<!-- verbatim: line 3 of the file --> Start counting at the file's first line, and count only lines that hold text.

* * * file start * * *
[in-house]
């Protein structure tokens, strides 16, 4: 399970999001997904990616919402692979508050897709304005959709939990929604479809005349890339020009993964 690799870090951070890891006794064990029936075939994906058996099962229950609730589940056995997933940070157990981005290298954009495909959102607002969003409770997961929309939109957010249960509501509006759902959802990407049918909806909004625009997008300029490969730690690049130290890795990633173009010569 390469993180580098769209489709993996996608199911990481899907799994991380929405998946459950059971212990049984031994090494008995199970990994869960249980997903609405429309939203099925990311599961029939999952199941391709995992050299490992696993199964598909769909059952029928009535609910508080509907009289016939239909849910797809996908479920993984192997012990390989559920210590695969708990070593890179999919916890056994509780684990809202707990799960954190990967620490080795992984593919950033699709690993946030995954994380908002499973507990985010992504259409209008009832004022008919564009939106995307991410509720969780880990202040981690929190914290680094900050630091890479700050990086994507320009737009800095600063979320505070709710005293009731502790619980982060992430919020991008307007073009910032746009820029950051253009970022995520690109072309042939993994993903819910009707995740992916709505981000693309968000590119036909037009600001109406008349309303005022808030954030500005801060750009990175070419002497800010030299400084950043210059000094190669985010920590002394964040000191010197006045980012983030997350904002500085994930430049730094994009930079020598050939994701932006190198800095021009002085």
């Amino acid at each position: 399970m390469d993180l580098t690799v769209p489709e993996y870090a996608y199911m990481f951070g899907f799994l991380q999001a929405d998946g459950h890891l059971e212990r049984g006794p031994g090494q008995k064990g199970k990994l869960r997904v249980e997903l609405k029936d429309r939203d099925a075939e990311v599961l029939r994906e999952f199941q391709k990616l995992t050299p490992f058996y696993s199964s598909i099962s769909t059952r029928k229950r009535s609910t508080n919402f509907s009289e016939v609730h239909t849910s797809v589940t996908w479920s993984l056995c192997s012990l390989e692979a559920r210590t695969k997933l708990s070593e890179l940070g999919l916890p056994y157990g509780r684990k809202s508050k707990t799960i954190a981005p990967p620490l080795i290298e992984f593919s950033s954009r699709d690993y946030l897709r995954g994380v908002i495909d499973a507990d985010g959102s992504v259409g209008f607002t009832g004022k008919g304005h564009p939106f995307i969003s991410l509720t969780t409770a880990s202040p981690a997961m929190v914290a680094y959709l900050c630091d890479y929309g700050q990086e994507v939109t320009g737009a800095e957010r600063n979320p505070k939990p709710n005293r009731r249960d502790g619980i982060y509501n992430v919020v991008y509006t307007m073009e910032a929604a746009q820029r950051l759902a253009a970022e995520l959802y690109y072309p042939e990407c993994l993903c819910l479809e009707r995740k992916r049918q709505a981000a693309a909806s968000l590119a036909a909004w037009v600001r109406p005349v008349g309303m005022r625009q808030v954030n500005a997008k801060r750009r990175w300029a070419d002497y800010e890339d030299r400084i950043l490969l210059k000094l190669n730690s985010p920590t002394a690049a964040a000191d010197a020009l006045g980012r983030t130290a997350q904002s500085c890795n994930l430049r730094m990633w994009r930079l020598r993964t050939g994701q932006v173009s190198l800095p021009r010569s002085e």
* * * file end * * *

């Amino acid at each position: 399970m390469d993180l580098t690799v769209p489709e993996y870090a996608y199911m990481f951070g899907f799994l991380q999001a929405d998946g459950h890891l059971e212990r049984g006794p031994g090494q008995k064990g199970k990994l869960r997904v249980e997903l609405k029936d429309r939203d099925a075939e990311v599961l029939r994906e999952f199941q391709k990616l995992t050299p490992f058996y696993s199964s598909i099962s769909t059952r029928k229950r009535s609910t508080n919402f509907s009289e016939v609730h239909t849910s797809v589940t996908w479920s993984l056995c192997s012990l390989e692979a559920r210590t695969k997933l708990s070593e890179l940070g999919l916890p056994y157990g509780r684990k809202s508050k707990t799960i954190a981005p990967p620490l080795i290298e992984f593919s950033s954009r699709d690993y946030l897709r995954g994380v908002i495909d499973a507990d985010g959102s992504v259409g209008f607002t009832g004022k008919g304005h564009p939106f995307i969003s991410l509720t969780t409770a880990s202040p981690a997961m929190v914290a680094y959709l900050c630091d890479y929309g700050q990086e994507v939109t320009g737009a800095e957010r600063n979320p505070k939990p709710n005293r009731r249960d502790g619980i982060y509501n992430v919020v991008y509006t307007m073009e910032a929604a746009q820029r950051l759902a253009a970022e995520l959802y690109y072309p042939e990407c993994l993903c819910l479809e009707r995740k992916r049918q709505a981000a693309a909806s968000l590119a036909a909004w037009v600001r109406p005349v008349g309303m005022r625009q808030v954030n500005a997008k801060r750009r990175w300029a070419d002497y800010e890339d030299r400084i950043l490969l210059k000094l190669n730690s985010p920590t002394a690049a964040a000191d010197a020009l006045g980012r983030t130290a997350q904002s500085c890795n994930l430049r730094m990633w994009r930079l020598r993964t050939g994701q932006v173009s190198l800095p021009r010569s002085e």